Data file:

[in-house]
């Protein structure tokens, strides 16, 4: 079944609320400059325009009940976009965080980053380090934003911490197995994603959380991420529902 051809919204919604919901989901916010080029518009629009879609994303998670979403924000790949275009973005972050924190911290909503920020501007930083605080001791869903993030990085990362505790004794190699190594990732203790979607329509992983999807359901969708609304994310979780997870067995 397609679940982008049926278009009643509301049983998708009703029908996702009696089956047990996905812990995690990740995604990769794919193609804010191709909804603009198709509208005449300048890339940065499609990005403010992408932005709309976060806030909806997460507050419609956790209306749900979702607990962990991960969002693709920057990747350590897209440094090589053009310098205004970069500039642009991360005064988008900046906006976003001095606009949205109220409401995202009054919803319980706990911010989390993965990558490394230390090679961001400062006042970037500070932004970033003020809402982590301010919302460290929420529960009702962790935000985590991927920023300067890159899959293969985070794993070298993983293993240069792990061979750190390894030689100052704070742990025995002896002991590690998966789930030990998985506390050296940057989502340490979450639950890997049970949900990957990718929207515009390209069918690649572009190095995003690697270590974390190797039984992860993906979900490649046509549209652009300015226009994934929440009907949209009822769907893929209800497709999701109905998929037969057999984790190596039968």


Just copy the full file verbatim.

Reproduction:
[in-house]
């Protein structure tokens, strides 16, 4: 079944609320400059325009009940976009965080980053380090934003911490197995994603959380991420529902 051809919204919604919901989901916010080029518009629009879609994303998670979403924000790949275009973005972050924190911290909503920020501007930083605080001791869903993030990085990362505790004794190699190594990732203790979607329509992983999807359901969708609304994310979780997870067995 397609679940982008049926278009009643509301049983998708009703029908996702009696089956047990996905812990995690990740995604990769794919193609804010191709909804603009198709509208005449300048890339940065499609990005403010992408932005709309976060806030909806997460507050419609956790209306749900979702607990962990991960969002693709920057990747350590897209440094090589053009310098205004970069500039642009991360005064988008900046906006976003001095606009949205109220409401995202009054919803319980706990911010989390993965990558490394230390090679961001400062006042970037500070932004970033003020809402982590301010919302460290929420529960009702962790935000985590991927920023300067890159899959293969985070794993070298993983293993240069792990061979750190390894030689100052704070742990025995002896002991590690998966789930030990998985506390050296940057989502340490979450639950890997049970949900990957990718929207515009390209069918690649572009190095995003690697270590974390190797039984992860993906979900490649046509549209652009300015226009994934929440009907949209009822769907893929209800497709999701109905998929037969057999984790190596039968």